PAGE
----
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- People are editing Ivanka Trump into historic photos and artworks after a video went viral showing her having an awkward exchange with world leaders at the G20 summit.
- With the hashtag "#UnwantedIvanka," people edited Ivanka into moments from the D-Day landings to a Muhammad Ali fight.
- The video appeared to show Ivanka try to join in talks between leaders of the UK, France, and the IMF, and sparked new criticism of her senior White House role.
- Democratic Rep. Alexandria Ocasio-Cortez said that "being someone’s daughter actually isn’t a career qualification" and said Trump should bring a "qualified diplomat" to the summit.
People are editing Ivanka Trump into historic scenes with the hashtag "#UnwantedIvanka" after a video of her having an odd conversation with world leaders at the meeting of G20 leaders went viral.
The video, shared by the French government, appeared to show Ivanka trying to engage in conversation with UK Prime Minister Theresa May, Canadian Prime Minister Justin Trudeau, French President Emmanuel Macron, and IMF chairwoman Christine Lagarde.
The conversation seems awkward, and sparked new debate about how Ivanka, who is the eldest daughter of US President Donald Trump, landed her role as White House advisor and why she was at the summit.
Ivanka has been edited into photos of the D-Day landings, Martin Luther King’s speech, and famous artwork
Ivanka has been edited into some of history’s most important photos, from the D-Day landings, to the signing of the US Declaration of Independence, to some of the most important moments in cultural history.
Footage of the awkward talk led to renewed scrutiny over Ivanka’s role
The video, shared by the Élysée Palace — France’s equivalent to the White House — government, shows Ivanka appear to interrupt world leaders. They have shifted their bodies away from her and look away as she speaks.
You can see the video, shared on Twitter by BBC journalist Parham Ghobadi, here:
While it is not totally clear, Ivanka seems to interrupt Macron as to agree him as he says something about "social justice." May then says: "As soon as you talk about the economic aspect of it though, a lot of people start listening who wouldn’t otherwise listen."
Ivanka then says, with a smile: "And it’s the same with the defense side. In terms of the whole ecosystem, it’s been very male-dominated."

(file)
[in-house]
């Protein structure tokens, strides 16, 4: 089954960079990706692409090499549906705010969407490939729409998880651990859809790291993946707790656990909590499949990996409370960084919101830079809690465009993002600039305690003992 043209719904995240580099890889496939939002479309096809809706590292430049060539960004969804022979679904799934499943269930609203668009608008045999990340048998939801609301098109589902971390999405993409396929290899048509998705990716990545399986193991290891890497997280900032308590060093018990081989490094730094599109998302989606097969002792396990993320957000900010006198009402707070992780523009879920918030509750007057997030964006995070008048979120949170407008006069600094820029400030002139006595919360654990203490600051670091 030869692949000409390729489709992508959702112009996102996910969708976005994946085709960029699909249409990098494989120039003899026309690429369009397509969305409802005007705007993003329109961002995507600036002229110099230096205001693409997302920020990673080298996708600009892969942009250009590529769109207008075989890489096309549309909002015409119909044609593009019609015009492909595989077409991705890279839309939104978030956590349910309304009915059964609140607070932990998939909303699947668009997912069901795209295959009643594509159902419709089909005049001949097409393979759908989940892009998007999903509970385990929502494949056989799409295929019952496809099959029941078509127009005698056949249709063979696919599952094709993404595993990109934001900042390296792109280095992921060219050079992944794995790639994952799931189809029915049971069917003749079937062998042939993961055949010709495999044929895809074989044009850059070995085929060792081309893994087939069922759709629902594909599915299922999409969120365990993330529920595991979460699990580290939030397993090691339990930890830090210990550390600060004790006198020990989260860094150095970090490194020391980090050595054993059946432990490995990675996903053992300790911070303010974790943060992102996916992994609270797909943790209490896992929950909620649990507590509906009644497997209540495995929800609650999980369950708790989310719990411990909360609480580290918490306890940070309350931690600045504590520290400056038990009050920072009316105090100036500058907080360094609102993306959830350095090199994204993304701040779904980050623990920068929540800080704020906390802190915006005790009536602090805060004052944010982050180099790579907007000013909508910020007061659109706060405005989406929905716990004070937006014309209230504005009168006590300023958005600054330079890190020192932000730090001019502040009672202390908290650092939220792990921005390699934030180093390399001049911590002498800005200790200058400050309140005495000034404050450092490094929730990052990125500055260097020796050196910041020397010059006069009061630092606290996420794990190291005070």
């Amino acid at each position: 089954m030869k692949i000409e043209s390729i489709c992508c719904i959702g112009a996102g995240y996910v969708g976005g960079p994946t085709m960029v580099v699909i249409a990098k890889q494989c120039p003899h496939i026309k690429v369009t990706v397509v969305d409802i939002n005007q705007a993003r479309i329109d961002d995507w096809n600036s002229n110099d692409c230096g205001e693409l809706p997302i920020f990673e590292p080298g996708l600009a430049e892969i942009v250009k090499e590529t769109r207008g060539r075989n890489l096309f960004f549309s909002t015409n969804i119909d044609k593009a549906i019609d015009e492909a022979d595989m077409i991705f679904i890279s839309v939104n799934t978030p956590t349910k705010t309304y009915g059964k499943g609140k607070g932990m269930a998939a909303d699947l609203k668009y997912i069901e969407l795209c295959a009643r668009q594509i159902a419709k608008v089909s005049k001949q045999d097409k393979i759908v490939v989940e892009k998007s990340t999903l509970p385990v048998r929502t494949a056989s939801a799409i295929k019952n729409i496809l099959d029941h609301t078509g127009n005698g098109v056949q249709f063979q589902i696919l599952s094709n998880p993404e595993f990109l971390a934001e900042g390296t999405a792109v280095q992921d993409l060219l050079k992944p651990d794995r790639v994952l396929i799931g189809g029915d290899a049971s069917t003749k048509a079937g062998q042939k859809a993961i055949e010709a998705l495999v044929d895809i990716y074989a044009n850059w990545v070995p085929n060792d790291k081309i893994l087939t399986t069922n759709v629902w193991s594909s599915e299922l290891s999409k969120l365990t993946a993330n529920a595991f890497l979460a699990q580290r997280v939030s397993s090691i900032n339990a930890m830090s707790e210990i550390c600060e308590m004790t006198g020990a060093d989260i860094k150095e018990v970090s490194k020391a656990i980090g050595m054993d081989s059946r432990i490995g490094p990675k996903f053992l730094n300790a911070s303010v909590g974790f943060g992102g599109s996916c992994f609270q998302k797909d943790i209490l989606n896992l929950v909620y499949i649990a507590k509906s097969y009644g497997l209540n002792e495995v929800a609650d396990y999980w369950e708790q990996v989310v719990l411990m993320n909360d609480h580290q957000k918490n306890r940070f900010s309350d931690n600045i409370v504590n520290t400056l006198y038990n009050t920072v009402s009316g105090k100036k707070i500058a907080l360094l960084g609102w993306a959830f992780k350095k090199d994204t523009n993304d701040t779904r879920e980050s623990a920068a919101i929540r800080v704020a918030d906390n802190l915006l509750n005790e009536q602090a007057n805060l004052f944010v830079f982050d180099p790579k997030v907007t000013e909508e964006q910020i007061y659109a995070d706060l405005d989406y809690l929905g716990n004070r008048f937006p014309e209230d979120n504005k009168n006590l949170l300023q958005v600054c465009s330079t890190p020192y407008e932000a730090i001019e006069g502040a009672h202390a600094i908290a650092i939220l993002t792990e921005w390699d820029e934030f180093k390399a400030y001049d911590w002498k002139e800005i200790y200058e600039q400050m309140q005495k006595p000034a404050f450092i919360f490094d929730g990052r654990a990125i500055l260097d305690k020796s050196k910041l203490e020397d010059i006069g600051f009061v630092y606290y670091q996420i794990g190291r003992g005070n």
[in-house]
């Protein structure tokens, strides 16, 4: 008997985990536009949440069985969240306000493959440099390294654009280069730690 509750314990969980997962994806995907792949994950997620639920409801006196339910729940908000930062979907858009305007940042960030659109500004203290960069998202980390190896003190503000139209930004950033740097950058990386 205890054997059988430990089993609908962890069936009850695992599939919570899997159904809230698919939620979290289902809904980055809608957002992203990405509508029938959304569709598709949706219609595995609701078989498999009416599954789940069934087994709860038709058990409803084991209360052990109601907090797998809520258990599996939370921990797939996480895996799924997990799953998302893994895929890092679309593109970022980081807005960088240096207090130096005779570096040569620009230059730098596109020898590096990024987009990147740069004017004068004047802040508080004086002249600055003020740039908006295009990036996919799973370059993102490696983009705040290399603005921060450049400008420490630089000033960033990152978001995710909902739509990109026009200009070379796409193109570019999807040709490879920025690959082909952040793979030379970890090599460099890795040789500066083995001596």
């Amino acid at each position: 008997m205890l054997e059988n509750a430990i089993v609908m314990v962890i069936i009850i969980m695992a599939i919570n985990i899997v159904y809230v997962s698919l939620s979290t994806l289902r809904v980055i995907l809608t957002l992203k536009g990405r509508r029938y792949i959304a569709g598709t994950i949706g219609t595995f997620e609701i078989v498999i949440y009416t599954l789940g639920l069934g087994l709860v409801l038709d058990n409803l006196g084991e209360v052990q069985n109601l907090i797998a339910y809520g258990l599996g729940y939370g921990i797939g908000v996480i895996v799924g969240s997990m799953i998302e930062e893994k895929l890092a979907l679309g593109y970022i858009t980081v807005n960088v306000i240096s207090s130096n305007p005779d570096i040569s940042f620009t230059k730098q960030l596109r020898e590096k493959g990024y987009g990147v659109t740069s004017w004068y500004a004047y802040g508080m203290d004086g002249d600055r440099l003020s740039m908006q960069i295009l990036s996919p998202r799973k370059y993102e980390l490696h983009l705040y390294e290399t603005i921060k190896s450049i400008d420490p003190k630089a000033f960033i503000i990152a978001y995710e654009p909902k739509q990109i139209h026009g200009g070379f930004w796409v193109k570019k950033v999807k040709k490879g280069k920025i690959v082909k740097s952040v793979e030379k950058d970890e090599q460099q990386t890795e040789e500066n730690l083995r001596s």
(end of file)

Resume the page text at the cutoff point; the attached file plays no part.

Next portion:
The footage renewed scrutiny about Ivanka’s role in the White House, which began as she started informally advising her father when his presidency began.
It continued after she was made an official adviser in 2017, as people questioned whether she was qualified to be part of the administration’s staff.
Ivanka spoke at the G20 summit’s women’s empowerment event, where she called on G20 leaders to do more to strengthen economic freedom for women around the world.
Kyodo News via Getty Images
The footage led Democrats to question why Ivanka was able to attend the G20 summit and in the position to engage with world leaders.
Democratic Rep. Alexandria Ocasio-Cortez shared the video, saying that Trump should bring a "qualified diplomat" to the summit.
"It may be shocking to some, but being someone’s daughter actually isn’t a career qualification. It hurts our diplomatic standing when the President phones it in & the world moves on," she tweeted.
"The US needs our President working the G20. Bringing a qualified diplomat couldn’t hurt either."
And Democratic Congressman Ted Lieu said he wanted to "hear Ivanka Trump’s explanation about this video" and asked why her husband, Jared Kushner, still has security clearance.
Kushner is also an adviser to Trump, his father-in-law, and has come under scrutiny for his high-level security clearance and his close relationships with foreign governments as he spearheads some of Trump’s policies in the Middle East.
Ivanka has previously said that neither she nor Kushner received preferential treatment while being granted clearances.
- Ivanka Trump urged countries to do more on women’s rights at G20, despite administration’s contradictory record
- Japan used a colorful chart with pictures and a map to explain its US investments to Trump
- In his sanctions announcement, Trump accidentally named the wrong supreme leader of Iran, who has been dead since 1989